Can we learn from emergency supply chains?
A few weeks ago there was a large condo fire at the building next to mine. I had the opportunity to watch firsthand the “supply chain” of fire rescue. Few people are involved in such an important supply chain where seconds can mean people’s lives, but when you break it down it really is a supply chain. A network is setup to facilitate customer orders, an order is received, a system decides which warehouse is best to fulfill the order, the warehouse receives the order and the product is sent to the customer.
Although the urgency and the delivery method differ from most other supply chains (think big red firetrucks, sirens, and exemption from traffic laws), fire rescue still has the typical components of a supply chain and I think we all could benefit from faster response times.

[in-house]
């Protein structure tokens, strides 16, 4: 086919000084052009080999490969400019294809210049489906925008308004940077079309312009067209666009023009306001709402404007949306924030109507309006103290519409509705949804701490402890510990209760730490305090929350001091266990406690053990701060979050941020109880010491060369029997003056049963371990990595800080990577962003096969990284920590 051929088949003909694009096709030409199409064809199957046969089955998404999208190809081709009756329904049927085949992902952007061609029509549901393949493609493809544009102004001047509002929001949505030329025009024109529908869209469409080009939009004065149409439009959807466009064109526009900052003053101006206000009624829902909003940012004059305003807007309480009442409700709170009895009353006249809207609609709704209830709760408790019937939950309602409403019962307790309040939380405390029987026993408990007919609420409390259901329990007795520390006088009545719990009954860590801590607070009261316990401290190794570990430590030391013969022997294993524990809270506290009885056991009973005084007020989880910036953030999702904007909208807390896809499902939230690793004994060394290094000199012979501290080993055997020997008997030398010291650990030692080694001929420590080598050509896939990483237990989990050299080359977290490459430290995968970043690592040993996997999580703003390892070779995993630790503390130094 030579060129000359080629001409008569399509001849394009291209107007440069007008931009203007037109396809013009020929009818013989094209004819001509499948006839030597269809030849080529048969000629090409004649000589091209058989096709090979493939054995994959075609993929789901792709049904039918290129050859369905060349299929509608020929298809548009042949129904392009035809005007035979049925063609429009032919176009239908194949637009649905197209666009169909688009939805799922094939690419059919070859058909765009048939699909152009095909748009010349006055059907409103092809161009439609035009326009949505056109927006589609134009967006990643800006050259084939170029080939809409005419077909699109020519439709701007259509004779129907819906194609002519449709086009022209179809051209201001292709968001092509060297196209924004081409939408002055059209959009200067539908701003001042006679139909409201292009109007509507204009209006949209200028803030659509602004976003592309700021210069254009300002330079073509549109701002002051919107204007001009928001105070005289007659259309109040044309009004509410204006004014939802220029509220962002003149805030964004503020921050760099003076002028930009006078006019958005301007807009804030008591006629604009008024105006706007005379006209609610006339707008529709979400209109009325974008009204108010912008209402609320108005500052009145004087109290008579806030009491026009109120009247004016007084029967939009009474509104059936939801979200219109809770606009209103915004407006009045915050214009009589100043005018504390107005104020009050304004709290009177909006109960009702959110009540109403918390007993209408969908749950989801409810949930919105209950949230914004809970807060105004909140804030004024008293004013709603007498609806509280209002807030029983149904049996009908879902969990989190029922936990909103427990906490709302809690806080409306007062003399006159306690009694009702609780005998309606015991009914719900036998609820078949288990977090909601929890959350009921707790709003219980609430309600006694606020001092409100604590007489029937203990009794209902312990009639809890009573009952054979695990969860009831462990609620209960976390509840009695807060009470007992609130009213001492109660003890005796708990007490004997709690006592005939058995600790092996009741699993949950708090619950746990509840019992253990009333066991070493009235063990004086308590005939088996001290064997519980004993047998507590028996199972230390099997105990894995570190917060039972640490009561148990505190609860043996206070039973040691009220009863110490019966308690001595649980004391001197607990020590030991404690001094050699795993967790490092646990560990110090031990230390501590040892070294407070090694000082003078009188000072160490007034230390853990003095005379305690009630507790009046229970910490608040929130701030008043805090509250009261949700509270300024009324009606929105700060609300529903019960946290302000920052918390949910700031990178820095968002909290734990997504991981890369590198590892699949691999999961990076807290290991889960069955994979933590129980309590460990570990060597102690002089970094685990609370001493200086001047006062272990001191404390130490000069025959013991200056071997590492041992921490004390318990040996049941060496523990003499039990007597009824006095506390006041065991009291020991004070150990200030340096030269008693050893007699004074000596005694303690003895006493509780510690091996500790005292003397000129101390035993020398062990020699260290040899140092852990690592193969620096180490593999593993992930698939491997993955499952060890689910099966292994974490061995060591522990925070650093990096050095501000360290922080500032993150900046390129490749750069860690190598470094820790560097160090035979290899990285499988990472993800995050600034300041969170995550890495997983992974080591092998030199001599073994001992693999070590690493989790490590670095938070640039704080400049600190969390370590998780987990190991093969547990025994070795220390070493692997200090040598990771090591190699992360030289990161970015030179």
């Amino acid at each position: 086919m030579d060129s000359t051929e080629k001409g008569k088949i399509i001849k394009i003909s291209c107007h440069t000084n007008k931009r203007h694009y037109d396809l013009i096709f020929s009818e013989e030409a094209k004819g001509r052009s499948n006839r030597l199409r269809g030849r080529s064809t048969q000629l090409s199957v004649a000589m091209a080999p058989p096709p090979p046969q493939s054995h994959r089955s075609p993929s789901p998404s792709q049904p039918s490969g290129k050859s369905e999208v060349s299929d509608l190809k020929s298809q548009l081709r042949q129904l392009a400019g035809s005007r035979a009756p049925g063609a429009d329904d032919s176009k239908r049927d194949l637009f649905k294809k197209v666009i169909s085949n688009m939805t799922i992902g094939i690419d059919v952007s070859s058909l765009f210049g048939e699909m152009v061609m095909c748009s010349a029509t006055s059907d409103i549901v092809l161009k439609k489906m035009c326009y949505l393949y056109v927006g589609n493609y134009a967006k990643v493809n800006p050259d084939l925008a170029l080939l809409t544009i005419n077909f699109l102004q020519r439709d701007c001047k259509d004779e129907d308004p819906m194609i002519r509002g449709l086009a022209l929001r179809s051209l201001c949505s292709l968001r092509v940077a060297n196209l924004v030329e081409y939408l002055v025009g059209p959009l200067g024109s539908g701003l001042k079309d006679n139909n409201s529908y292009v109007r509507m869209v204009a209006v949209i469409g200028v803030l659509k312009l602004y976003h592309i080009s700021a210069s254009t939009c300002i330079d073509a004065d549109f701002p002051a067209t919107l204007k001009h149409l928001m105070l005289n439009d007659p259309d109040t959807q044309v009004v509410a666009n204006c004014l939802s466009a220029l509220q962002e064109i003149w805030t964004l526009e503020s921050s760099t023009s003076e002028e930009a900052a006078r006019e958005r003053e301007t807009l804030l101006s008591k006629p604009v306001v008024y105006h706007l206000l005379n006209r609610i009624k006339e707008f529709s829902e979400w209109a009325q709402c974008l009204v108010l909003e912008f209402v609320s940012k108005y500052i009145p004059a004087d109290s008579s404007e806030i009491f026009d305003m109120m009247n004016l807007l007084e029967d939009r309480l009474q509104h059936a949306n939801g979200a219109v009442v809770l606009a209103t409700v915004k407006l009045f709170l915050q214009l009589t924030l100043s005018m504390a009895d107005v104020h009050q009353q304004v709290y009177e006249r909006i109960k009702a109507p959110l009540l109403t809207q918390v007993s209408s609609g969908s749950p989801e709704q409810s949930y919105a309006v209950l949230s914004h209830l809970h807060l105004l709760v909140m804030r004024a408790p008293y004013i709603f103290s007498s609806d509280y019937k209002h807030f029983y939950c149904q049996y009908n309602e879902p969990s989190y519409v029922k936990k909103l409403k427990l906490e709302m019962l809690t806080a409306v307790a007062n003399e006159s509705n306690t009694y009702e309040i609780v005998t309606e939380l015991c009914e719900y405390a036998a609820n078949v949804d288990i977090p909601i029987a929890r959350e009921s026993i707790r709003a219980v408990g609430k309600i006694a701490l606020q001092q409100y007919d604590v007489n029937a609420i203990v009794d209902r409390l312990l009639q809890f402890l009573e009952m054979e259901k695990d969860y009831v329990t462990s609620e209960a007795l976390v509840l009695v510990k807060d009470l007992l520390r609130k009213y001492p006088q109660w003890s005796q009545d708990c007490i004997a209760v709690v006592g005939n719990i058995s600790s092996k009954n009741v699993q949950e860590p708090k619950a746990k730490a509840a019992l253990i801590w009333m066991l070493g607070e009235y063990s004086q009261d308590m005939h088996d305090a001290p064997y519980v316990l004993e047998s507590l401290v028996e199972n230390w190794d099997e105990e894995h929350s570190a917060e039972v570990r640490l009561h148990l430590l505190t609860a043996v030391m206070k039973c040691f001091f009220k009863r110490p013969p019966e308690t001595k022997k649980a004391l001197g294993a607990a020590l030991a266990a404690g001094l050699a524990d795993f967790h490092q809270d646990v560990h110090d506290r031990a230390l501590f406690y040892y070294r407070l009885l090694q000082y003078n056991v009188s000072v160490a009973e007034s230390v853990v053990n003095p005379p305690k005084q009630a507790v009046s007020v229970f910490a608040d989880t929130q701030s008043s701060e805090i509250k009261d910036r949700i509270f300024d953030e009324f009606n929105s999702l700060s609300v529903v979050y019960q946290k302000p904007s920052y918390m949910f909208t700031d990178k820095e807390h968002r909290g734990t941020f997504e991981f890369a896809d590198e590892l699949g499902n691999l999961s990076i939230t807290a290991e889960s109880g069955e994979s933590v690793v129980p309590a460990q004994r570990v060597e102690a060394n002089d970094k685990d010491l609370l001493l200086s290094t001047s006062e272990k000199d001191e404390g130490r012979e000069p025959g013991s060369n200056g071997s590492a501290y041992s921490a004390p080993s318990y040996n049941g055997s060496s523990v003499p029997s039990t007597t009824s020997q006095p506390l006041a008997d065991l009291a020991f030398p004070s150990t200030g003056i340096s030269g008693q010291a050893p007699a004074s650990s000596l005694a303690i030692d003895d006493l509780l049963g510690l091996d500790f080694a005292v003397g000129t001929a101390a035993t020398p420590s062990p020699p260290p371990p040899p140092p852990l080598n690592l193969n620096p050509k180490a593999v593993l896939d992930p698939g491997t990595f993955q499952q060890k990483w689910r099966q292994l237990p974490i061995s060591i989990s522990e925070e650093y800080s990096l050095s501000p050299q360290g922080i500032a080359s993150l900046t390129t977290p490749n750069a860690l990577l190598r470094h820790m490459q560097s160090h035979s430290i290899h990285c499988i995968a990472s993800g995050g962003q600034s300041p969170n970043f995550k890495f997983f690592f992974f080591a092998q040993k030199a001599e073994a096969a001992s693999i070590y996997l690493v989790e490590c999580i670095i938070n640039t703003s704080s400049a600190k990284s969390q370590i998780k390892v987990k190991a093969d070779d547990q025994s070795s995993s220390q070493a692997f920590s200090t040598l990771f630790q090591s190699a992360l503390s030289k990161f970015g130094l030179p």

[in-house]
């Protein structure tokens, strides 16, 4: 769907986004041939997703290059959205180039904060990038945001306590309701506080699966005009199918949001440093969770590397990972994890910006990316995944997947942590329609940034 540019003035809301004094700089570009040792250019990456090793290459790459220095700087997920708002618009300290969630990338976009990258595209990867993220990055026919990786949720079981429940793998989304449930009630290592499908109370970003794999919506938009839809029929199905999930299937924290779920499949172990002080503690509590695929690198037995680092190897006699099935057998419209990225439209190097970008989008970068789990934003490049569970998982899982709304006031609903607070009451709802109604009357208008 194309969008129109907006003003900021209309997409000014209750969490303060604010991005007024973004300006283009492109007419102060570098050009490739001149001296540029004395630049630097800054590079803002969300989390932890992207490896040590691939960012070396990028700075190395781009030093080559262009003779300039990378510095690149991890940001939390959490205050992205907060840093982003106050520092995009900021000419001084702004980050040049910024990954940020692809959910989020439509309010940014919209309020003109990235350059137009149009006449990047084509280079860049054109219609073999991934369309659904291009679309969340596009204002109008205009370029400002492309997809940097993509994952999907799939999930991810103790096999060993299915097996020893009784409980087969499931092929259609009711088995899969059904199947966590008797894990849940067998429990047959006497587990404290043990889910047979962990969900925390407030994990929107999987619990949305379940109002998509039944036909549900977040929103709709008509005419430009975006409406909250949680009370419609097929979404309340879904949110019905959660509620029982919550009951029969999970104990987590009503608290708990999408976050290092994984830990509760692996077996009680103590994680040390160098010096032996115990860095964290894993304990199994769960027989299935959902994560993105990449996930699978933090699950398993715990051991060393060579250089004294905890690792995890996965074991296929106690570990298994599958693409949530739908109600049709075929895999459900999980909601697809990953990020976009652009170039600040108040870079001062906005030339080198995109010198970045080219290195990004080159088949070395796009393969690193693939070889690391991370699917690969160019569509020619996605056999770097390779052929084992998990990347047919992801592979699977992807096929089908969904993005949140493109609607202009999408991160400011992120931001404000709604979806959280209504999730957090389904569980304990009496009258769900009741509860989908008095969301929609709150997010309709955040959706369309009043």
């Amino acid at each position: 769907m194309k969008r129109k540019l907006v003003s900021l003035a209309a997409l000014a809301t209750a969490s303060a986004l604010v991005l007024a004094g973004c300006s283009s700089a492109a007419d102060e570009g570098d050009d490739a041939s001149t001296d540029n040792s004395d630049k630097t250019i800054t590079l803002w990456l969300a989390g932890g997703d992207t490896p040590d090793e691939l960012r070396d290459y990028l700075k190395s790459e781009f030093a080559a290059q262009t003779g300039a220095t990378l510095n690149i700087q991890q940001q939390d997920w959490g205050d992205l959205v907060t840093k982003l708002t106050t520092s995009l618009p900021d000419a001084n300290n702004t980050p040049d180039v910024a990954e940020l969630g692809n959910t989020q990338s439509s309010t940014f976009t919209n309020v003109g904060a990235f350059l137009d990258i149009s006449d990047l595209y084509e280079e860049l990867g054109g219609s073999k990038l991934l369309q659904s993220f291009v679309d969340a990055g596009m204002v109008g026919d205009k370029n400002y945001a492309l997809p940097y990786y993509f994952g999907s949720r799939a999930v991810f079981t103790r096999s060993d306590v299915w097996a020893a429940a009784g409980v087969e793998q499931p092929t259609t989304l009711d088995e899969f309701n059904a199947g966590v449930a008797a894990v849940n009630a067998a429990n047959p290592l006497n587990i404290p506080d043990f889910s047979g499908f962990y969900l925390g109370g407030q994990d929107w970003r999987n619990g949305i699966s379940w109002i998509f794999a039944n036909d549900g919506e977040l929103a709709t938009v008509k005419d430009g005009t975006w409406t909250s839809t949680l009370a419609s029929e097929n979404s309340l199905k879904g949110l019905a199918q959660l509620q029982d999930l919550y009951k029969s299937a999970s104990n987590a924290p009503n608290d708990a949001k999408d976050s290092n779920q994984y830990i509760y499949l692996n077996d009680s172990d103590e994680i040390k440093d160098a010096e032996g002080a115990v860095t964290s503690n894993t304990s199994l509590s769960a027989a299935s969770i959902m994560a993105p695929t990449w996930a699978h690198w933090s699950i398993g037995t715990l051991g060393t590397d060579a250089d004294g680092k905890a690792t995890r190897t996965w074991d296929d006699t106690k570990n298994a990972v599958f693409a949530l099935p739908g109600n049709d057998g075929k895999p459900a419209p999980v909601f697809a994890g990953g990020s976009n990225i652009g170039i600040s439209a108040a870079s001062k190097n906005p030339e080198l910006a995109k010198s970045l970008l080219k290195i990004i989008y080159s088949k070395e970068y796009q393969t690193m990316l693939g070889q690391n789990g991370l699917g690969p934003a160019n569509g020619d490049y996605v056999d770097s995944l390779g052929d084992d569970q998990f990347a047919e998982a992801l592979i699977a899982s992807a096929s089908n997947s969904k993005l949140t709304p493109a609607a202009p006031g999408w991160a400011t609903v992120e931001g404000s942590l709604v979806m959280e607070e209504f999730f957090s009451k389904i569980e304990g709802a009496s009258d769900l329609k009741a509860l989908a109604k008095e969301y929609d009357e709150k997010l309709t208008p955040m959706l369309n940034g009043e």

Improving cycle times and getting products to customers faster is an important goal to reach for. To improve your order to delivery times, look at your internal processes. Here are a few questions that can help bring down your cycle times.
- Can automation help reduce order to delivery times?
- Can producing smaller or larger batches help reduce fulfillment times?
- What are other similar organizations doing?
- Where can I cut out non-value added time and tasks?
To answer the overall question, yes, we can learn from emergency supply chains. Just having someone tasked with these types of questions and more make it possible to reduce cycle times. Here are a couple of links that help give you more information on cycle times in the supply chain: